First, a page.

William Buie was a charter elder of the Buffalo Church in Moore County in 1797, and Neill Buie, Sr. was a charter elder of the MacPherson Presbyterian Church west of Fayetteville in 1802. Rev. Archibald Buie, son of Archibald Buie of Gum Swamp, was licensed to preach by the Orange Presbytery in 1811 and served many congregations in Cumberland County including Barbeque, and helped organize the Antioch Church in Robeson County in 1833. The descendents of Malcolm Buie were leaders at the Philadelphus Church in Robeson. Conclusively, the Buies were devoted and active members of the Presbyterian Church of North Carolina.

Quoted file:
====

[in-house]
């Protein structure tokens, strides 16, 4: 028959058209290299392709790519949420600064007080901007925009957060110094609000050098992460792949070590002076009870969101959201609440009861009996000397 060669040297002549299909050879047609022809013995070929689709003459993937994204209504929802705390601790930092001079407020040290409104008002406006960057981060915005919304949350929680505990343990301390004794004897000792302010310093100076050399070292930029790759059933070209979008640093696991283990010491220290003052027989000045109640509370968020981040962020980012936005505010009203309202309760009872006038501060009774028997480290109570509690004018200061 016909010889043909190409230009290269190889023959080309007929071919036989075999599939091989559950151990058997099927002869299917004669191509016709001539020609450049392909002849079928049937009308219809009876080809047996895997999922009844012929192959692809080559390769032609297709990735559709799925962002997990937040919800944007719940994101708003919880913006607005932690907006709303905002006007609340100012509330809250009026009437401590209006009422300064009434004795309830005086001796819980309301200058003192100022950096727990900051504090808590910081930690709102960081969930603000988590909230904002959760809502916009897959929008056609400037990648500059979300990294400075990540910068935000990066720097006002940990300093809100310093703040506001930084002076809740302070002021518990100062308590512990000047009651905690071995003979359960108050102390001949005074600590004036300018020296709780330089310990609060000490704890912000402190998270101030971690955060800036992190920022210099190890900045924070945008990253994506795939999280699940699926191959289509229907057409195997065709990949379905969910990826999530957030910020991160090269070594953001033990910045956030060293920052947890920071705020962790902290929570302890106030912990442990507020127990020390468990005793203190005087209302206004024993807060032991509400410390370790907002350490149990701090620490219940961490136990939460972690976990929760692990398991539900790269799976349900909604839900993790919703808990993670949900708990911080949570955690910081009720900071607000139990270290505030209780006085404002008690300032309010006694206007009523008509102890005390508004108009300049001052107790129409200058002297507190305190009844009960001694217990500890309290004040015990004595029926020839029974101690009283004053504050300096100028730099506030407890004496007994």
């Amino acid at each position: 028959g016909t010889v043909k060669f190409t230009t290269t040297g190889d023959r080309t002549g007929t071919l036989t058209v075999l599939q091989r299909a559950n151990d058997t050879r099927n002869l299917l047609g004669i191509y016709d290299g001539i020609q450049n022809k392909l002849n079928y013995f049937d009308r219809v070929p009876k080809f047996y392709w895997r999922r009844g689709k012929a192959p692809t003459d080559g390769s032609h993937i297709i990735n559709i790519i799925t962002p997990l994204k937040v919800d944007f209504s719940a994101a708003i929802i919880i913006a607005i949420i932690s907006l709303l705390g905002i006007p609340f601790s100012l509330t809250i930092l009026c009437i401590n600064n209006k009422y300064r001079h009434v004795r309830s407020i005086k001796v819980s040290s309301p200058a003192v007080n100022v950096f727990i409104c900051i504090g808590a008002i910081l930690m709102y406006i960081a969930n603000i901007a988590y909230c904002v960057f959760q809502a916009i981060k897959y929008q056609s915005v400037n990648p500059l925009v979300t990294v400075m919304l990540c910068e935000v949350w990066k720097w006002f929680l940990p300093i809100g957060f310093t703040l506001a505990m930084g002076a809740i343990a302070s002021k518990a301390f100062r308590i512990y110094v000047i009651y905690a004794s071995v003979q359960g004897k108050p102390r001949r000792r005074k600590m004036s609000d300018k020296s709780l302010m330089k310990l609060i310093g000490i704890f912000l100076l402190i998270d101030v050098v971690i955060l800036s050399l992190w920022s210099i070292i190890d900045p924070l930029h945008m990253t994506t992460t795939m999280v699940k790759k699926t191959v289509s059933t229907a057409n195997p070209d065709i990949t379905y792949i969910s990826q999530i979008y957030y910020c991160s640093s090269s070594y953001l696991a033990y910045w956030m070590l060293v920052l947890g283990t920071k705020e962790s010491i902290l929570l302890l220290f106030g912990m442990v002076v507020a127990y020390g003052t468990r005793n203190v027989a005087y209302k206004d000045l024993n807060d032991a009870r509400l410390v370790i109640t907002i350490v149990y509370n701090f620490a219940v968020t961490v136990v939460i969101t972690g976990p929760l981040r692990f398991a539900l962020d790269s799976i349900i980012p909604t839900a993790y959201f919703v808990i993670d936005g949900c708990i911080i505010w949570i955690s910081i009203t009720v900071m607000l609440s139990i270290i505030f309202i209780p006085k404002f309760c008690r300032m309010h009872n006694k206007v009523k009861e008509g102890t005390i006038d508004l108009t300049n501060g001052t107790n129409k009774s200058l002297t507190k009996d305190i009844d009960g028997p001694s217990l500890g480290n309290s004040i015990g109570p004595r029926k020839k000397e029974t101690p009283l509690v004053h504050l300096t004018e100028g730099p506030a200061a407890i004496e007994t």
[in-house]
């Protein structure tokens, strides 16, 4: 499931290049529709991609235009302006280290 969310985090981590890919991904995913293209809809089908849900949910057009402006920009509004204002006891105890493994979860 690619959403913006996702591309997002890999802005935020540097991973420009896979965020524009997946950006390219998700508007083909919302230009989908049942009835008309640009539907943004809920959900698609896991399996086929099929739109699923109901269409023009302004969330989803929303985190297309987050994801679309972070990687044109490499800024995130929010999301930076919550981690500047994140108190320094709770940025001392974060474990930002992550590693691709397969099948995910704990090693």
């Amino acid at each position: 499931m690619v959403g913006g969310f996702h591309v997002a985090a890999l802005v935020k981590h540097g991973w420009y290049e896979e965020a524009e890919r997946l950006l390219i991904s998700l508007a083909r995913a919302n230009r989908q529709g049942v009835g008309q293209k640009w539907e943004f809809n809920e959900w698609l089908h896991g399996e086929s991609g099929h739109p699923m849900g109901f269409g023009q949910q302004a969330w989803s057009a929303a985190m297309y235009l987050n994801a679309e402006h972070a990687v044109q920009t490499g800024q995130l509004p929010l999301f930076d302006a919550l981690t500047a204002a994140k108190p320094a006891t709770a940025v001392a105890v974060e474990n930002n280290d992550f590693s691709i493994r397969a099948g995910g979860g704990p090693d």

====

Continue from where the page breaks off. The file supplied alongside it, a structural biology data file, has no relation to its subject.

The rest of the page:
Unfortunately, many of the early Buies of North Carolina were illiterate. Poor Neil Buie could only sign his name with an "X" in 1761. To help alleviate the problem, the ministers conducted classes for the children. Later, private schools were introduced. Duncan Buie of Robeson County specified in his will that some land should be rented out and the income applied to the education of his daughter. After a few years, as a result of these efforts, nearly all of the Buies could read and write.
When the large group of Buies landed at Brunswick in 1767, they first took up land on Upper Little River. However, beginning in 1771, most of these Buies eventually moved to the Beaver Creek and Rockfish Creek areas west of Fayetteville. Also, Malcolm Buie and his wife Ann moved from the Upper Cape Fear area to Robeson County as early as 1767 and settled near Richland Swamp. Nevertheless, in the 1770's, the majority of the Buies still lived along Barbeque and Crane's Creeks and Upper Little River.